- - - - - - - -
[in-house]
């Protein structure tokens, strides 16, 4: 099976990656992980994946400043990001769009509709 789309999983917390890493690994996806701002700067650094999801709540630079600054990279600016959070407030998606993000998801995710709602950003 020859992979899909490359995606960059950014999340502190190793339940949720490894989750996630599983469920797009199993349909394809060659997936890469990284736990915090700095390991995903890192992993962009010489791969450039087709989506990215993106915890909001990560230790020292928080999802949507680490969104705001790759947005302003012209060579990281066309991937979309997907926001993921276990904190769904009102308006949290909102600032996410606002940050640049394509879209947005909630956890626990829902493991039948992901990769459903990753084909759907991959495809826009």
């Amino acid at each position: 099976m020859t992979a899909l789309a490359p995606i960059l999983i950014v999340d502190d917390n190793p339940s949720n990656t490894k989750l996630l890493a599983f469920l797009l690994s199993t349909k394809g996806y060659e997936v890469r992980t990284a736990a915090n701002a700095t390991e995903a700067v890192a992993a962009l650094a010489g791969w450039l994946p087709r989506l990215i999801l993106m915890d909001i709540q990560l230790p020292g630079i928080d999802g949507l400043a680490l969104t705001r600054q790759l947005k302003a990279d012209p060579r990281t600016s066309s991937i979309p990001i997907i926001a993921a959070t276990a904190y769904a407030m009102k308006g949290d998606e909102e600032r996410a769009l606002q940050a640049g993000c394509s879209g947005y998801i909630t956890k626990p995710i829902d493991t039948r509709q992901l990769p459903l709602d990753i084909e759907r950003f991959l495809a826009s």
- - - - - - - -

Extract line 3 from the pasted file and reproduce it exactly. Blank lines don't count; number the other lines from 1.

């Amino acid at each position: 099976m020859t992979a899909l789309a490359p995606i960059l999983i950014v999340d502190d917390n190793p339940s949720n990656t490894k989750l996630l890493a599983f469920l797009l690994s199993t349909k394809g996806y060659e997936v890469r992980t990284a736990a915090n701002a700095t390991e995903a700067v890192a992993a962009l650094a010489g791969w450039l994946p087709r989506l990215i999801l993106m915890d909001i709540q990560l230790p020292g630079i928080d999802g949507l400043a680490l969104t705001r600054q790759l947005k302003a990279d012209p060579r990281t600016s066309s991937i979309p990001i997907i926001a993921a959070t276990a904190y769904a407030m009102k308006g949290d998606e909102e600032r996410a769009l606002q940050a640049g993000c394509s879209g947005y998801i909630t956890k626990p995710i829902d493991t039948r509709q992901l990769p459903l709602d990753i084909e759907r950003f991959l495809a826009s």